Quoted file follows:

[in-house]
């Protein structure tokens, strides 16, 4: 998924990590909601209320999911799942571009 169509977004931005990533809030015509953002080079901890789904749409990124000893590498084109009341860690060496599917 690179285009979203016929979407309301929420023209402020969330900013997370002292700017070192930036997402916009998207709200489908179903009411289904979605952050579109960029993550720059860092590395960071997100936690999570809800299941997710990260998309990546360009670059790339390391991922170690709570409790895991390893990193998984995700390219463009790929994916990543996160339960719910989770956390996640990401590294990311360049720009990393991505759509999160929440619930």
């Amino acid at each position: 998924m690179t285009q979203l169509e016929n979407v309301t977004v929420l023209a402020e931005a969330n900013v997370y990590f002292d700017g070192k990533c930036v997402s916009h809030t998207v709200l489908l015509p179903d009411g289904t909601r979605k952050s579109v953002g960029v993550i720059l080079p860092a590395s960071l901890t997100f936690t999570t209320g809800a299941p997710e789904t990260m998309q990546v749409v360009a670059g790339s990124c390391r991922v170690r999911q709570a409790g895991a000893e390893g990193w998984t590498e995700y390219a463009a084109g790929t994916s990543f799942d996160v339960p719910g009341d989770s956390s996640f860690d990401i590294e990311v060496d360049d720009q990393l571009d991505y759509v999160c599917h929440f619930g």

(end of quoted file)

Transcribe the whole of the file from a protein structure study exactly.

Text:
[in-house]
């Protein structure tokens, strides 16, 4: 998924990590909601209320999911799942571009 169509977004931005990533809030015509953002080079901890789904749409990124000893590498084109009341860690060496599917 690179285009979203016929979407309301929420023209402020969330900013997370002292700017070192930036997402916009998207709200489908179903009411289904979605952050579109960029993550720059860092590395960071997100936690999570809800299941997710990260998309990546360009670059790339390391991922170690709570409790895991390893990193998984995700390219463009790929994916990543996160339960719910989770956390996640990401590294990311360049720009990393991505759509999160929440619930």
């Amino acid at each position: 998924m690179t285009q979203l169509e016929n979407v309301t977004v929420l023209a402020e931005a969330n900013v997370y990590f002292d700017g070192k990533c930036v997402s916009h809030t998207v709200l489908l015509p179903d009411g289904t909601r979605k952050s579109v953002g960029v993550i720059l080079p860092a590395s960071l901890t997100f936690t999570t209320g809800a299941p997710e789904t990260m998309q990546v749409v360009a670059g790339s990124c390391r991922v170690r999911q709570a409790g895991a000893e390893g990193w998984t590498e995700y390219a463009a084109g790929t994916s990543f799942d996160v339960p719910g009341d989770s956390s996640f860690d990401i590294e990311v060496d360049d720009q990393l571009d991505y759509v999160c599917h929440f619930g």